Various approaches to tumor treatment using gene replacement or other genetic therapy protocols have been suggested and verified in animal models. For example, since it is known that the p53 gene is a tumor suppressor (Harris, C. C., JNCI (1996) 88:1442-1445), the antitumor effects of p53 gene transfer have been explored. Successful results for tumors which contain defective p53 genes have been shown by Roth, J. A., et al., Nat Med (1996) 2:985-991 using retrovirus-mediated gene transfer in patients with lung cancer. Adenoviral vectors encoding p53 for gene therapy have been described by Wills, K. N., et al., Hum Gene Ther (1994) 5:1079-1088. An animal model of malignant human breast cancer in nude mice was shown to respond to adenoviral-mediated delivery of p53 by Lesoon-Wood, L. A., et al., Hum Gene Ther (1995) 6:395-405.

Alternatively, the Herpes simplex virus thymidine kinase gene (HSV-tk) in combination with gancyclovir has been shown to inhibit tumor growth in melanoma mode by Vile, R., et al. Cancer Res Dec. 1 (1994); 54(23):6228-34. However, surrounding cells may also be killed using such protocols in a “bystander” effect.

It is now well known that most tumor cells, in contrast to normal cells, are dependent on an external supply of methionine due to a high demand for methylation reactions. Thus, more methionine is required than is available from the endogenous synthesis route from homocysteine. Cancer cells arrest when exogenous methionine is unavailable in the late S/G2 phase of the cell cycle (Hoffman, R. M., et al., Proc Natl Acad Sci USA (1980) 77:7306-7310.

Deprivation of methionine in the diet has been shown both in animal models and in the clinic to extend survival time (Breillout, F., et al., JNCI (1990) 82:1628-1632; Goseki, N., et al, Cancer (1992) 69:1865-1872; Hosiya, Y., et al., Anticancer Res (1996) 16:2719-2724; Guo, H., et al., Cancer Res (1993) 53:5676-5679; Goseki, N., et al., Japan J Cancer Res (1995) 86:484-489). In addition, administration of recombinant methioninase (rMETase) has been found to have antitumor efficacy both in vitro and in vivo (U.S. Pat. No. 5,690,929; Tan, Y., et al., Anticancer Res (1996) 16:3931-3936; Yoshioka, T., et al., Cancer Res (1998) 58:5283-5287). Methioninase is also known to deplete homocysteine levels, thus reducing the concentration of the endogenous precursor for methionine (U.S. Pat. No. 5,715,835).

It has now been found that the efficacy of methionine reduction protocols, including treatment with methioninase, can be enhanced and improved by introducing an expression system for the methioninase gene into tumor cells. Thus, the present invention is directed to gene therapy for tumor cell inhibition by supplying the METase gene.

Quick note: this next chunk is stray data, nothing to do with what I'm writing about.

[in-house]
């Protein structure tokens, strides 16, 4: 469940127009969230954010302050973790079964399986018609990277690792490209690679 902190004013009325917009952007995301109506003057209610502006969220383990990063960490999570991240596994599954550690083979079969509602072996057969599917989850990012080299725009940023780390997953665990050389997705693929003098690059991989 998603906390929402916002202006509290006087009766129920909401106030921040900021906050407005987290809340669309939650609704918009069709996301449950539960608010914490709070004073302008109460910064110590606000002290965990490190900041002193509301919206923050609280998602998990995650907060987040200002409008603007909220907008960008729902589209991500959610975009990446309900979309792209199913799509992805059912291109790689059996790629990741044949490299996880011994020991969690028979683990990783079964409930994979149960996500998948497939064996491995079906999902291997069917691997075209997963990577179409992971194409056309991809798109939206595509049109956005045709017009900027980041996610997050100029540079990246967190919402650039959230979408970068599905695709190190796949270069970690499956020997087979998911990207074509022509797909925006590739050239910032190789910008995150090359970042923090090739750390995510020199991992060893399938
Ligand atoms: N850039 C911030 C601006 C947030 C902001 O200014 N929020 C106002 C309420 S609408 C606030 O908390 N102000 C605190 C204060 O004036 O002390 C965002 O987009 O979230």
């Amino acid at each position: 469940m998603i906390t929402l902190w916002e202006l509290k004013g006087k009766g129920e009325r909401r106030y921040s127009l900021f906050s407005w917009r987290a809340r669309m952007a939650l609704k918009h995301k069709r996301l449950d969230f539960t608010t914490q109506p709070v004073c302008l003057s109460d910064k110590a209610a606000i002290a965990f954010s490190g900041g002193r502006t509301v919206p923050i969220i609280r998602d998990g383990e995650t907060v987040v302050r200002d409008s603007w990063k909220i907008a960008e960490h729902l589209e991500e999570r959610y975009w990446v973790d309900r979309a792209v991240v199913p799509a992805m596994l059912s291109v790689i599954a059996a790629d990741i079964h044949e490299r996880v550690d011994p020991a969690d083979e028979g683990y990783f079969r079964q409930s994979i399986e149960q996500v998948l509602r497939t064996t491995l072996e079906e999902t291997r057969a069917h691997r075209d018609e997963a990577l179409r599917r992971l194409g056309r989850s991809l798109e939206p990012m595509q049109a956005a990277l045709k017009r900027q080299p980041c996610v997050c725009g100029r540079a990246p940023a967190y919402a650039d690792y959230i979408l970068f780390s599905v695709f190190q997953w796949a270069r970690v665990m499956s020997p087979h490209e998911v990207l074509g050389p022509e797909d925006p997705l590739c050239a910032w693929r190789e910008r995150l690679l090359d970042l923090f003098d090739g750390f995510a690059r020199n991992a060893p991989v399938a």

The invention provides a distinct approach to antitumor therapy. Tumor cells are provided an expression system for methioninase, thus permitting an endogenous mechanism for further depleting needed methionine. The expression system can be utilized as the sole method of treatment, but is preferably used in combination with administration of METase protein, methionine depletion in the diet, and/or administration of a chemotherapeutic agent, such as 5-fluorouracil.

Accordingly, in one aspect, the invention is directed to a method to inhibit tumor growth which method comprises treating the cells of said tumor with a composition comprising a nucleic acid molecule, which nucleic acid molecule comprises; in a preferred embodiment, an expression system for a protein having methioninase activity along with a means for effecting the entry of said nucleic acid molecule into the tumor cells. The tumor cells may reside in a vertebrate animal; under those circumstances, the composition is a pharmaceutical or veterinary composition applied to the vertebrate. Preferred vertebrate subjects are mammals, such as primates, including humans, domestic animals, and rodents as well as avians, such as chickens, ducks and geese. The administration of the pharmaceutical or veterinary composition may be supplemented with administration of a protein with methioninase activity and/or placing the animal under a methionine-depleted diet and/or administering to the animal a chemotherapeutic agent.